The Best Way to Email Multiple Photos
Sending lots of photos via e-mail can be either a snap or a big waste of time, depending on how you do it. Often when sending multiple pictures, you want to compress them first to make them smaller.
Windows can help through this otherwise tedious process, by reducing the sizes of the photos all at once and immediately attaching them, en masse, to a message. That way sharing pictures with family and friends is a breeze.
- Sending lots of photos via e-mail can be either a snap or a big waste of time, depending on how you do it.
Open the "Pictures" library via the "Start" menu. Double-click the folder that contains the photos you want to send in an e-mail.
Hold down the "Ctrl" key on the keyboard. Click each file you want to send.
Right-click and click "Send to." Select "Compressed (zipped) folder" as the destination. Windows 7 will create a ZIP file containing the selected photos. You have the option to rename the file.
Right-click the ZIP file. Click "Send to" and choose "Mail recipient." Windows 7 will open a new message in the default e-mail client with the ZIP archive attached.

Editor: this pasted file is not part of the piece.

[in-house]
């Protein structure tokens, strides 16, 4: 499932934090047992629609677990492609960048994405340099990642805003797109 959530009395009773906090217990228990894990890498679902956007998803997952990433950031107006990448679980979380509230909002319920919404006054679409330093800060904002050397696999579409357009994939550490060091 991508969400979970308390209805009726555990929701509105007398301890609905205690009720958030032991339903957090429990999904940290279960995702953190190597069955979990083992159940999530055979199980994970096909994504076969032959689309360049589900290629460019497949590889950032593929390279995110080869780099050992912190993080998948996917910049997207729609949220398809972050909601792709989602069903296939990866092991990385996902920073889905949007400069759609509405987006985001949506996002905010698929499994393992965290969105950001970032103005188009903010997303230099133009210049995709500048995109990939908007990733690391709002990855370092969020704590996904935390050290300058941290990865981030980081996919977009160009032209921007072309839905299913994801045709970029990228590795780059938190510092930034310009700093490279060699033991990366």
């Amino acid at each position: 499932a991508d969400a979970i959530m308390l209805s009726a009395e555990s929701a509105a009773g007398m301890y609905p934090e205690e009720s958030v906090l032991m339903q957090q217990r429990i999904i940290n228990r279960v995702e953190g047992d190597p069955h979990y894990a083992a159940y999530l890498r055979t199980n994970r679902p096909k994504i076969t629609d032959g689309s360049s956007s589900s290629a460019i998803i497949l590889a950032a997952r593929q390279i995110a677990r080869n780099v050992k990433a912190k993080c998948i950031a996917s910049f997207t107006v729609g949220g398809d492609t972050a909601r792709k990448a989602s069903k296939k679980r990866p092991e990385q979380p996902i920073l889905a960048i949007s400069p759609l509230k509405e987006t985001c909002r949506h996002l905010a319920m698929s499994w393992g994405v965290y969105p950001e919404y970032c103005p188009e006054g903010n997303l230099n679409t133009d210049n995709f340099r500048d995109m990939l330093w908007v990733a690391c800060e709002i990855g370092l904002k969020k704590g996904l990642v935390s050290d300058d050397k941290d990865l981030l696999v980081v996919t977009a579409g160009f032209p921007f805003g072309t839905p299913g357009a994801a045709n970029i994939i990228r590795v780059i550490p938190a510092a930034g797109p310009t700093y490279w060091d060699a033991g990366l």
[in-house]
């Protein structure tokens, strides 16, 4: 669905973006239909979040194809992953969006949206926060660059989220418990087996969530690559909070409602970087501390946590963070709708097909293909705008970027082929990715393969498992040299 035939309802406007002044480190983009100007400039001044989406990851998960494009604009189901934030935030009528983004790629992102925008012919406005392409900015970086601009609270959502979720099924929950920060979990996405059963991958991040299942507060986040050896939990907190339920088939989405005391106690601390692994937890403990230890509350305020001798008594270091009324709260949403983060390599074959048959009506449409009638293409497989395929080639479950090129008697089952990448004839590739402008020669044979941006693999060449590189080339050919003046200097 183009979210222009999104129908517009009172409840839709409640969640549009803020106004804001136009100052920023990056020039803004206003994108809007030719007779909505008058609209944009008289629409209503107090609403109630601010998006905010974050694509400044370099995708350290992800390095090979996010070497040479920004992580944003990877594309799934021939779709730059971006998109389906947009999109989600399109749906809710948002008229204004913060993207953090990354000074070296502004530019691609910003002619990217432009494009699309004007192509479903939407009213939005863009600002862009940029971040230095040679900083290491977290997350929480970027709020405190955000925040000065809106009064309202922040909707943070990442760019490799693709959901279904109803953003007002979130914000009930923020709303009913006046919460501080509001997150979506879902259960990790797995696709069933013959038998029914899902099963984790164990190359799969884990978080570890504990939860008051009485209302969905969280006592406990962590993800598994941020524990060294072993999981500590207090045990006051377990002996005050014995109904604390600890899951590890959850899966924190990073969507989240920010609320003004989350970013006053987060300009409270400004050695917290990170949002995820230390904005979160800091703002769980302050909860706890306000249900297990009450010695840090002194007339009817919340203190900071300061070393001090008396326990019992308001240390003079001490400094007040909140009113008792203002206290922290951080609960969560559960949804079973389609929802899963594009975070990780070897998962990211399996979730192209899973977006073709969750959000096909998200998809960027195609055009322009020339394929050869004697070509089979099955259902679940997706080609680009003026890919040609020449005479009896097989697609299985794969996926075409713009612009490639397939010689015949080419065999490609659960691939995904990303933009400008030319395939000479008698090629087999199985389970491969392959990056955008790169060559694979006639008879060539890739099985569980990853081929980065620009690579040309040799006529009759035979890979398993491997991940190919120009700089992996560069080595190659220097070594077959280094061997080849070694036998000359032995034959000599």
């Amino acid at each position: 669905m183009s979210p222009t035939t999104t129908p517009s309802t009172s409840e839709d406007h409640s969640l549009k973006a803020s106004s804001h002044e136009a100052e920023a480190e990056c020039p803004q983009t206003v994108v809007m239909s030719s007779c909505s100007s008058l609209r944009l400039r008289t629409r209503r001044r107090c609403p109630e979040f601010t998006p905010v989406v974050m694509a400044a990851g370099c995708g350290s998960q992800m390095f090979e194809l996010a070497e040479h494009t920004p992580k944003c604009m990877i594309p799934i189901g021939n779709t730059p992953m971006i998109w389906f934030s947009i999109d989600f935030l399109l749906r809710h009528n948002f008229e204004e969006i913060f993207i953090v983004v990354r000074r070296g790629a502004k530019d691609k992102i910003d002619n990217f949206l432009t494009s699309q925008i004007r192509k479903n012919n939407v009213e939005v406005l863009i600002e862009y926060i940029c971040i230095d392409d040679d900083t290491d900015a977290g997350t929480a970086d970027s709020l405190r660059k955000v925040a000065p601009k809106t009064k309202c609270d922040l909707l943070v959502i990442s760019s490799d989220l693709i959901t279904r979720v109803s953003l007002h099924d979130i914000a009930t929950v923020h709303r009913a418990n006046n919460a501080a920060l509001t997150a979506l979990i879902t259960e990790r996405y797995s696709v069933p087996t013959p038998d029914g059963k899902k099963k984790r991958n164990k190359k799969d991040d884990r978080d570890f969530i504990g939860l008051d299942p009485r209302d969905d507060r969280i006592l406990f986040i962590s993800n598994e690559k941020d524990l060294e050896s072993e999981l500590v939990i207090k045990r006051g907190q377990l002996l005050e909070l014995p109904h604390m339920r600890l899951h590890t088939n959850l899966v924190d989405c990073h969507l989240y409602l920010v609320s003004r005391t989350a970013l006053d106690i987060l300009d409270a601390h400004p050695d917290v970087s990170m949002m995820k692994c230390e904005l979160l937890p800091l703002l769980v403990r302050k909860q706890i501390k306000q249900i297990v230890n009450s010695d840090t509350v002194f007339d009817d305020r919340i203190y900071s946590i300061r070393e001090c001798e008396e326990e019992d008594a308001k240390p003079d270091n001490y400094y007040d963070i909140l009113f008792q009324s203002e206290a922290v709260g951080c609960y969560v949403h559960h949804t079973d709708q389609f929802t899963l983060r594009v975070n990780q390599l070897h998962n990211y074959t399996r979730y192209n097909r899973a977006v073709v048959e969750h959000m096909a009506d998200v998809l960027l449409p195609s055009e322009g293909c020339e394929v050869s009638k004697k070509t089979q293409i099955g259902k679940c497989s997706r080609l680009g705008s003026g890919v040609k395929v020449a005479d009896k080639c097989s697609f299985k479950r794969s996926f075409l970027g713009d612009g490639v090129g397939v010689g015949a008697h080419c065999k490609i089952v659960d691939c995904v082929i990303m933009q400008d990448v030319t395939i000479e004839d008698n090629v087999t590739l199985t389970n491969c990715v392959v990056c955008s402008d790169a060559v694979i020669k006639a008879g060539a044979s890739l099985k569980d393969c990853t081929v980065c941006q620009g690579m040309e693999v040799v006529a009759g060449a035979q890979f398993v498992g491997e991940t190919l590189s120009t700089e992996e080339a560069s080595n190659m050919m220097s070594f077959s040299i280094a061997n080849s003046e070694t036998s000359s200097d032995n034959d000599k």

- Right-click and click "Send to."
- Windows 7 will open a new message in the default e-mail client with the ZIP archive attached.
Go to the "Pictures" library and open the folder where the pictures are saved.
Press and hold the "Ctrl" key. Click to select each photo.
- Go to the "Pictures" library and open the folder where the pictures are saved.
- Press and hold the "Ctrl" key.
Click "E-mail" on the toolbar.
Select a size for the photos. You can choose from a range of preset sizes from small to large and original size.
Click "Attach." Windows will attach the photo to a new message in your default e-mail program.
- To send the ZIP file through a Web-based e-mail account, log in to your account, create a new message and add the ZIP file as an attachment. Keep in mind your server may limit the maximum file size you can send.
- Do not send too many pictures at a time if they are very large. E-mail servers often have space limits. Recipients could also have difficulty downloading huge attachments.
Jay Leon began work as a writer and blogger in 2007. Her clients have included content provider Averheld and Loudoun Rewards Club. She writes about computing, web design, the Internet and travel.